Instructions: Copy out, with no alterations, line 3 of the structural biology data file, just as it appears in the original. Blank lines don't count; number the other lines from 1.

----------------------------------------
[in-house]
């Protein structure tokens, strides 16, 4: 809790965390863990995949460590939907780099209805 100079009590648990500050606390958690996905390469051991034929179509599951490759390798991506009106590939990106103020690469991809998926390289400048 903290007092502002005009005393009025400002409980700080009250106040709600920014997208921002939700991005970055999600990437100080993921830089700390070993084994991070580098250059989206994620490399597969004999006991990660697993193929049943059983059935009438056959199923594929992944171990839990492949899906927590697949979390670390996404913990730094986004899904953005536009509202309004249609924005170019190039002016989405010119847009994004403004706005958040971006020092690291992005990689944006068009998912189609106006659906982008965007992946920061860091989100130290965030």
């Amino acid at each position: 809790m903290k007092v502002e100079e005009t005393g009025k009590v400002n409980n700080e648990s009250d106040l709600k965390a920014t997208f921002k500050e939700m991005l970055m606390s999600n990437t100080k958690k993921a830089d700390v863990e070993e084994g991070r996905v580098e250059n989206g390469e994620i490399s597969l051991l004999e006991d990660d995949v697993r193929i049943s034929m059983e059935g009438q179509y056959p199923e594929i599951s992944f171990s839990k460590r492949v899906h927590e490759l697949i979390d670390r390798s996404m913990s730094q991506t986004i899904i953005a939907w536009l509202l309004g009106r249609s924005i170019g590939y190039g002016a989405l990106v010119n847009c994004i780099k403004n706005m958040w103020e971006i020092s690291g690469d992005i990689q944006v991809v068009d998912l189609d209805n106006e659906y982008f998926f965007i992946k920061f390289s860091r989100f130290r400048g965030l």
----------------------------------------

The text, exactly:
């Amino acid at each position: 809790m903290k007092v502002e100079e005009t005393g009025k009590v400002n409980n700080e648990s009250d106040l709600k965390a920014t997208f921002k500050e939700m991005l970055m606390s999600n990437t100080k958690k993921a830089d700390v863990e070993e084994g991070r996905v580098e250059n989206g390469e994620i490399s597969l051991l004999e006991d990660d995949v697993r193929i049943s034929m059983e059935g009438q179509y056959p199923e594929i599951s992944f171990s839990k460590r492949v899906h927590e490759l697949i979390d670390r390798s996404m913990s730094q991506t986004i899904i953005a939907w536009l509202l309004g009106r249609s924005i170019g590939y190039g002016a989405l990106v010119n847009c994004i780099k403004n706005m958040w103020e971006i020092s690291g690469d992005i990689q944006v991809v068009d998912l189609d209805n106006e659906y982008f998926f965007i992946k920061f390289s860091r989100f130290r400048g965030l």